In last week's issue, The Lamron published the names of several students who were ticketed or arrested by the village police for a variety of offenses.
Although the information printed is, in fact, public and a standard course of practice for most local newspapers, it's something that this paper has not done in recent memory.
Many students have called the decision to do this one of poor taste, and their reasoning has merit. All of us are astutely aware of how embarrassing it is to be publicly called out for an infraction, especially in print. We also know that receiving a ticket or being arrested does not necessarily imply guilt, and that incident reports do not always reveal the truth of a situation.
The principal reason I support the use of specific names in "The Monitor" is that it will get a large number of people reading and talking about The Lamron. Any other stated justification would be ridiculous - I would be lying, and you would know it.
Every week I fill up four pages with news articles, and sometimes they celebrate innovative events and programs, brilliant faculty, motivated students and smart administrators who deal with complex and frustrating problems every day. Other times, they highlight miscommunications, missed opportunities and mistakes.
Mistakes. We get upset and defend those shown in a negative spotlight because we've all made misguided or stupid decisions, and it's not fair that some people get caught while others don't. It works like this: you either live with the consequences of your actions, or you don't make the decision in the first place.
I would think - and hope - that the 5,000 or so adults that take classes at this college understand that committing a crime doesn't make one a bad person. It makes you a person that is being held accountable for willingly breaking a law.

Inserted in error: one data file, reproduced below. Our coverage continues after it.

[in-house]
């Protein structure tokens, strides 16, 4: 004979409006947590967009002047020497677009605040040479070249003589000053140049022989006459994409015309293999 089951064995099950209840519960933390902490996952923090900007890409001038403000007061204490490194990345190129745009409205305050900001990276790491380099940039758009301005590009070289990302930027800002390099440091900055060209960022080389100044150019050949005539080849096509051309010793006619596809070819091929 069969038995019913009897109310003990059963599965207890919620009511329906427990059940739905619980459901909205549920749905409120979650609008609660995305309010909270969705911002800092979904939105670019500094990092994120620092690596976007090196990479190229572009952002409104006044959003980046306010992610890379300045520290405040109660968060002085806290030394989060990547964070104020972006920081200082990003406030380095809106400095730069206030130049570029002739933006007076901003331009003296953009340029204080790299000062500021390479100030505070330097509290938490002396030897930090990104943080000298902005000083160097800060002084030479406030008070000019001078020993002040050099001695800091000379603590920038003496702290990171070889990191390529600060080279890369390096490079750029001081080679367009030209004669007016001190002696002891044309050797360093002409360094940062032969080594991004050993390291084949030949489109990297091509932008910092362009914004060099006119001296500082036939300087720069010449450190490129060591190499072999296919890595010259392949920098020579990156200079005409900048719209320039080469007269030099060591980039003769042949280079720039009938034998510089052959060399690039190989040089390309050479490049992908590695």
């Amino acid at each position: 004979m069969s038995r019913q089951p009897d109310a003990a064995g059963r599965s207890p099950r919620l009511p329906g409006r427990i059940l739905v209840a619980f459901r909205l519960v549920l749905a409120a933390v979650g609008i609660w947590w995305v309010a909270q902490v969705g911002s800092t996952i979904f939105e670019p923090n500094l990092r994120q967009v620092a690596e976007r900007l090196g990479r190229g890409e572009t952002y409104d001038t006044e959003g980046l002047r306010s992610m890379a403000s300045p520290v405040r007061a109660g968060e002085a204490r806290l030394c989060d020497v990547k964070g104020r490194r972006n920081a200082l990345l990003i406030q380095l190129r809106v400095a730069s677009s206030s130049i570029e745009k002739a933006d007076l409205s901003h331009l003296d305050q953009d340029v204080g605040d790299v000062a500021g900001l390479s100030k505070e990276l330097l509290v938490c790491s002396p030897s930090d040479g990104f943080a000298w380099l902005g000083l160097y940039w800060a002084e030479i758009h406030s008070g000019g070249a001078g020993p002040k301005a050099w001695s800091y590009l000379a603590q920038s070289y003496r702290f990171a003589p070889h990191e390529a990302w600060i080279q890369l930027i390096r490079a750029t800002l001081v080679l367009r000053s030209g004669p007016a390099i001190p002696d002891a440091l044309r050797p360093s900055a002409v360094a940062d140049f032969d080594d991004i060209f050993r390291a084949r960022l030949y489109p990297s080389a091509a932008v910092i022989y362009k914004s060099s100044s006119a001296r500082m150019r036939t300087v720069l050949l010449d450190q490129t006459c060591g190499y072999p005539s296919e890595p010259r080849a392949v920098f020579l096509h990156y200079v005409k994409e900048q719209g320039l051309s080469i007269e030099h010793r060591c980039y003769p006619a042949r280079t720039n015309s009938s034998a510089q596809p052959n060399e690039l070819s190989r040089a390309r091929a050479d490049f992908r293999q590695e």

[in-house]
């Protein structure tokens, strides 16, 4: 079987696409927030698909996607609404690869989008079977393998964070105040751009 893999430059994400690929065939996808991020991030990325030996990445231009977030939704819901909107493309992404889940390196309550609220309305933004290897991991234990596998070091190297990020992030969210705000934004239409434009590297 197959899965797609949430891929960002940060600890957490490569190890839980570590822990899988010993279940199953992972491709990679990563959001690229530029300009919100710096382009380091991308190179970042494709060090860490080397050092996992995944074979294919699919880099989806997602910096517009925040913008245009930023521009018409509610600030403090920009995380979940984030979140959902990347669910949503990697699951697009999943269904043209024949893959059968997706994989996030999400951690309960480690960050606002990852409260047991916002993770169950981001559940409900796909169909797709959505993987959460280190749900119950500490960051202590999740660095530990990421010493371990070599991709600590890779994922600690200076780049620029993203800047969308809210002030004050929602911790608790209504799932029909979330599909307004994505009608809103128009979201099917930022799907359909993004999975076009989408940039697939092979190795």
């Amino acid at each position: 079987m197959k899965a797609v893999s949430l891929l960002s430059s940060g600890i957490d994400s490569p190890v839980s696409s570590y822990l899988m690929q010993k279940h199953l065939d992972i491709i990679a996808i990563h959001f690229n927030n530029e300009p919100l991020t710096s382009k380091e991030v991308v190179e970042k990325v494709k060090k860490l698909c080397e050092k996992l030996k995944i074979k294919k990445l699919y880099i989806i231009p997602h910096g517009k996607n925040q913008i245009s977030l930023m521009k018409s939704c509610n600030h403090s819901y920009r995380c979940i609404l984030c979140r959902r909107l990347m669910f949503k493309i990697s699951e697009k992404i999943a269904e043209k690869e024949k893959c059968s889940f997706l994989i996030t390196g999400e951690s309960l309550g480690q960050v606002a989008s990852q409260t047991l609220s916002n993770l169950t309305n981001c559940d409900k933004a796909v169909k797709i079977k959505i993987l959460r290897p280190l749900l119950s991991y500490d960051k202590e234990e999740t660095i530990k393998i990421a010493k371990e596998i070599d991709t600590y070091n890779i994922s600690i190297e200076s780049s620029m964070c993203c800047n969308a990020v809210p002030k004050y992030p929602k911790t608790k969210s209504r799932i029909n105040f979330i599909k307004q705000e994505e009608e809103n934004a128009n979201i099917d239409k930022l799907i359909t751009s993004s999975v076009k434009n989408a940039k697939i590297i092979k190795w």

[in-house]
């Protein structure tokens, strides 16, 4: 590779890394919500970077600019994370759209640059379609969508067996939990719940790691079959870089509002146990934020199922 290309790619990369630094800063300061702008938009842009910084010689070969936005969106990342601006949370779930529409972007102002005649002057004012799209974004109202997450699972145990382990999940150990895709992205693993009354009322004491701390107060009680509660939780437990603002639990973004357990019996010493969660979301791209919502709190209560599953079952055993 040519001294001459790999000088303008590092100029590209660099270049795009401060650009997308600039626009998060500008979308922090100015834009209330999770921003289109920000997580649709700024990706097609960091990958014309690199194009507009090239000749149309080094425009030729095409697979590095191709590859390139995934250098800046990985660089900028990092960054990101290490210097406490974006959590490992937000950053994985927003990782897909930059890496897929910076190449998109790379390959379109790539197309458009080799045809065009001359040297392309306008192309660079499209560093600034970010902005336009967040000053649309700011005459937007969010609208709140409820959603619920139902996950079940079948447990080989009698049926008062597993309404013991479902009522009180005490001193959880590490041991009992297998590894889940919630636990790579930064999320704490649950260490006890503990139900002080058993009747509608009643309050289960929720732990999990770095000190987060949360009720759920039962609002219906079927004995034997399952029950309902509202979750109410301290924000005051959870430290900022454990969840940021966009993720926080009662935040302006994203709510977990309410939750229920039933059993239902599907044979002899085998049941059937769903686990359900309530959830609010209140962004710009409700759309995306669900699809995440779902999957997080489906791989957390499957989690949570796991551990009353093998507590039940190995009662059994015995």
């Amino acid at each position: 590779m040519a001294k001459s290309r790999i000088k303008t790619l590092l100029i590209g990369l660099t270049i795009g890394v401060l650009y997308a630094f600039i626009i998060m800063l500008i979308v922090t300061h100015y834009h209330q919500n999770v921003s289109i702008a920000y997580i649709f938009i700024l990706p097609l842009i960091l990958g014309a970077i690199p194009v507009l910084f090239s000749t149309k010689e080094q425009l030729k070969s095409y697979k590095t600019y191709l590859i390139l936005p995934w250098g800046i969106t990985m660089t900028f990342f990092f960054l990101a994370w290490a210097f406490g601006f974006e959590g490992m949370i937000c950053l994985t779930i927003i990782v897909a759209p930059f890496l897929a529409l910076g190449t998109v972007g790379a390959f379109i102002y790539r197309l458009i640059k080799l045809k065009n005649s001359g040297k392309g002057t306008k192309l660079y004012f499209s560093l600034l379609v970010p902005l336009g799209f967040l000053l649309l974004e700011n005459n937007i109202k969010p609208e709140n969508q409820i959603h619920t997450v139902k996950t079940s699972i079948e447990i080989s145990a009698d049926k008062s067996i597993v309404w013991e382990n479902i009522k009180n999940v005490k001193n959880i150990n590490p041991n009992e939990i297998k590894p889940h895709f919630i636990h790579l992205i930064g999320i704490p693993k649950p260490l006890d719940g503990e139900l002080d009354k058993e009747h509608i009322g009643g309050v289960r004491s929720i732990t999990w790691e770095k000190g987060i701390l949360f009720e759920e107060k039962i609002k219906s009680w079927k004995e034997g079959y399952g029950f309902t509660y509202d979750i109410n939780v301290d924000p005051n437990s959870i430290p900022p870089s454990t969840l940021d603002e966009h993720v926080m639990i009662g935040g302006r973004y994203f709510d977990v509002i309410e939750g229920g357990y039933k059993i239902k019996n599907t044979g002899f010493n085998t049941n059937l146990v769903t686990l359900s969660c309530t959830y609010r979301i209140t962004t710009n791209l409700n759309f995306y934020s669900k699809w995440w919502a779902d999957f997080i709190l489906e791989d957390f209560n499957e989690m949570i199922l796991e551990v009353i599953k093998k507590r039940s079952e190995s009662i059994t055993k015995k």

One particularly frustrated student asked me and several other editors whether we would publish the name of a Lamron staff member should it appear in a police press report. The answer is yes, and I'll throw some credibility to that by sharing that a residence director has confronted me about my use of racially offensive language to describe another student.
In a separate incident, I was placed on probation for a semester by the Office of Judicial Affairs for violating the portion of the Student Code of Conduct that prohibits "obscene, indecent or grossly inconsiderate behavior, exposure of others to highly offensive conditions, disregard for the privacy of self or others."
This embarrasses me, and I know I am still not perfect. I am a smart, friendly accounting major who writes pretty good news articles and has a knack for coming up with corny Lamron headlines like "Find a salon where you belong."
The point is that you can't and shouldn't hide from your mistakes or failures. People have short memories, time tends to soften both wounds and blame and the paper comes out every Thursday with new news - good and bad.
Cursing the cops, the administration or the district attorney will do little good in the long run, but sincere reflection and a commitment to not repeating mistakes is meaningful and usually speaks a lot more to a person's character than whatever it was they did to begin with.
The Lamron is a student newspaper, but it is not a newspaper that agrees with and supports students indiscriminately. I believe that if you do something wrong, you should be held accountable for what you have done, whether that be parking in the wrong spot or endangering somebody's life. It's not always fair, but it's the way it has to be to maintain the community and college standards that make this a decent place to live and learn - for that is indeed what we do.